Saturday, April 15, 2017

Hot Cross Buns with Lemon Curd and Glaze

I just love the buns. They are more of what I would think of as a sweet roll, but I'll just go with it. 

My kids will probably grow-up, move away from home, eat a "real" hot cross bun somewhere and wonder the Heck I have been feeding them all these years and calling Hot Cross Buns. 

I love making these for Easter. I find so much comfort in the deep tradition of foods. 

Traditionally, they are supposed to be eaten on Good Friday (which was yesterday! So I already am messing them up.)  We make Resurrection Rolls on Sunday because that is the day that Jesus was Resurrected, so it make a lot of sense to be eating Hot Cross buns on Good Friday, but maybe I'll have that pulled together for next year, since I am going so well as to actually get these posted this year. (even though it is still a day late) 

There are LOTS of difficult and intricate recipes out there for these - anything that has been made for 100's and 100's of years, but millions and millions of bakes, it really bound to end up being made a zillion ways.  Here's how I do it and I really like it a lot. 

I just make my basic roll dough. I am comfortable with it, it is delicious and so I use it. 

After the first rise, but before the second, I stir in the fruits that I am going to be using. 

After the end of the second rise, right before I put them in the oven a cut the tops and tiny bit. 

Then after they come out, I used a jar of lemon curd to make the stripes and then a basic milk and sugar icing to make stripes on top of that.  

Here's the recipe: 


2 c. whole milk  *this recipe will not work with 1% or skim milk
½ cup Sugar
1 tablespoon sugar, *divided from above
1/3 cup butter
2 teaspoons salt
2 packages active dry yeast
2/3 cup warm (105-115-degree) water
8-9 cups all-purpose flour
3 beaten eggs

Fruit - diced into small 1/2 in pieces
  ** you can use the fruitcake candied fruit bits, I like to use raisins and currents, but this year, I used raisins and craisins

1 bottle of Lemon Curd

1 cup powdered sugar
1 TB whole milk (see above) - then add more as need to thin


Combine milk, 1/2 c. sugar, butter, and salt in a medium saucepan. Heat over medium heat until butter melts. Remove from heat. Allow to cool to lukewarm.  ** This cooling process can take a while, but don't rush it - you don't want to kill your yeast with too hot milk.

While the milk mixture is cooling, dissolve the yeast and 1 tablespoon sugar in warm water. Let stand about 10 minutes. This will make your yeast bubble, after 10 minutes if your yeast hasn't bubbled, you’ll need to repeat this step  with different yeast.  This is the part where most bread baking fails.

In a the bowl of your standing mixer, combine 3 c. flour and milk mixture. Beat on low for 30 seconds, scraping sides of bowl constantly.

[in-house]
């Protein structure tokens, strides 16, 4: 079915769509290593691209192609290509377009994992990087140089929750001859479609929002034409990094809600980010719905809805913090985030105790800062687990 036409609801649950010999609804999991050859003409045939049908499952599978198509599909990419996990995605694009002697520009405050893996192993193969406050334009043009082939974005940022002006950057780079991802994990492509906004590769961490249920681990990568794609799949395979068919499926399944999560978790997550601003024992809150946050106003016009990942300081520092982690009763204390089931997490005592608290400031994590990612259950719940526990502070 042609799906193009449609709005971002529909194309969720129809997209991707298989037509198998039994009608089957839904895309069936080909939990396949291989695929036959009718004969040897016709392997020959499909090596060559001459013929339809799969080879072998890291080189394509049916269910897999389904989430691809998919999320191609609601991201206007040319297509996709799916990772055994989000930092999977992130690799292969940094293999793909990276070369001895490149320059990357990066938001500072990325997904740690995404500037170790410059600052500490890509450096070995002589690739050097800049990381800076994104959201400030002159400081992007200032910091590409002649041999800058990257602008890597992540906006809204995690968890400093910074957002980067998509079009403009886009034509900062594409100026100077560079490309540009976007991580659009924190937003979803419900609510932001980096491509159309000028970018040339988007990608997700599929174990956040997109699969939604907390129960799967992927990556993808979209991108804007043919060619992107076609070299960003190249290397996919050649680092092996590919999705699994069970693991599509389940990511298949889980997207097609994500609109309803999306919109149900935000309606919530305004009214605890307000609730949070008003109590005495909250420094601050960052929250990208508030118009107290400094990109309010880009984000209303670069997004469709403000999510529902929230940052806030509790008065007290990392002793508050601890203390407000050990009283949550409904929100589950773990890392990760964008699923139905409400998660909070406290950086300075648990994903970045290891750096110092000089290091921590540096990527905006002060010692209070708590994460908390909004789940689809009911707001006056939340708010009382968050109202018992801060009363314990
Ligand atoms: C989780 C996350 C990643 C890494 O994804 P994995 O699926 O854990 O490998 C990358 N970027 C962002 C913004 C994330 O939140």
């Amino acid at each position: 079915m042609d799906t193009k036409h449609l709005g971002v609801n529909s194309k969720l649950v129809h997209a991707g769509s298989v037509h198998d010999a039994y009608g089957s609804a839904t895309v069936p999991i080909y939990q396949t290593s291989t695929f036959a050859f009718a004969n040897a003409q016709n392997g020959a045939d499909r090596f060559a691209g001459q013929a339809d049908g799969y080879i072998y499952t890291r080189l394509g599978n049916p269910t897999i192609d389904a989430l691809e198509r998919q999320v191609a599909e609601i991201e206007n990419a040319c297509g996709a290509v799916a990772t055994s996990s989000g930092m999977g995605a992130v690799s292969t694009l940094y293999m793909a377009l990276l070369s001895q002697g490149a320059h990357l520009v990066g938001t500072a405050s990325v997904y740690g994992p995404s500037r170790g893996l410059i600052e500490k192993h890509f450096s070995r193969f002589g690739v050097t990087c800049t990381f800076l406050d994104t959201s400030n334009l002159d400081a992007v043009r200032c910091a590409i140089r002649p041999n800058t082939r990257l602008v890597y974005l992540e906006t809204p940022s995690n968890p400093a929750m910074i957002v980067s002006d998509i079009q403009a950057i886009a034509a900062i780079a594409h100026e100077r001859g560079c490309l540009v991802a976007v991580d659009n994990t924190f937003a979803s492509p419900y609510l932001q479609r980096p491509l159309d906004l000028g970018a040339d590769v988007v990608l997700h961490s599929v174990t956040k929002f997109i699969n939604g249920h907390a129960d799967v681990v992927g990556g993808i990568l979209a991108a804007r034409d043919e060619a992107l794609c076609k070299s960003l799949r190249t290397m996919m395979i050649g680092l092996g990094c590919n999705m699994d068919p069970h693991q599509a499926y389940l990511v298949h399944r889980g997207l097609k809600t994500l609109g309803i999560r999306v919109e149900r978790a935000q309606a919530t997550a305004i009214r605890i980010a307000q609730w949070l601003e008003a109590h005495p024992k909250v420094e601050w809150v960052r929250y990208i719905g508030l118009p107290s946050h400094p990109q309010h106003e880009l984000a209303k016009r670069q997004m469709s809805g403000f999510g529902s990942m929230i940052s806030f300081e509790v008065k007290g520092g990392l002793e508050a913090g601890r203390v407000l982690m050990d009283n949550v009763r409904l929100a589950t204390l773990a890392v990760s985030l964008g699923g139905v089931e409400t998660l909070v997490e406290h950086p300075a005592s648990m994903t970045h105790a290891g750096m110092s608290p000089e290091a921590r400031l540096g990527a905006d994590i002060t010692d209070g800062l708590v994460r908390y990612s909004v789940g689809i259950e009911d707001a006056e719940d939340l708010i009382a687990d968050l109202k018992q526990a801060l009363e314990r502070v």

Add yeast mixture and beat on high for 3 minutes.

Add beaten eggs.

Stir in as much remaining flour as needed to make a soft dough. This dough should be very soft–it will be coming away from the sides of the bowl, but it will still stick to your finger when you touch it.
It will firm up after the first rise. Trust the process and don't add too much flour - this make the rolls heavy and dense.
Place the bowl in a warm place and cover with a clean towel; allow to rise 1 hour.

Lightly flour your work surface and turn dough out onto surface. Sprinkle the dough with your chopped fruits and then gently fold the fruits into your dough. Then divide in half.

Spray 2 9×13 glass pans with cooking spray. Roll first portion of dough into a rectangle and then cut it into 12 equal-sized pieces.

Shape each piece into a ball and place in prepared pan. Repeat with remaining dough in the second pan. At this point, I make a small x in the top of each ball.

Cover with a clean cloth and allow to rise in a warm place for about 30 minutes.

When dough has about 15-20 minutes to go (depending on your oven), preheat oven to 375.
Bake for 15-18 minutes or until golden-brown.

After the rolls have finished baking, and once they are cool *Letting them cool is really important. If you try and add the icing while they are still warm, instead of staying nice and firm in little crosses on top of the rolls, all the icing will run into the cracks and you won't have hot cross buns at all - they'll still be delicious, but won't look as pretty. 

I put both the lemon curd and the icing once made into ziplog bags with one of the corners snipped off - and I ice the straight line on that way. Just be sure that you icing in still nice and thick and your rolls are nice and cool 

Happy Easter.  - and Next year - Good Friday, for sure.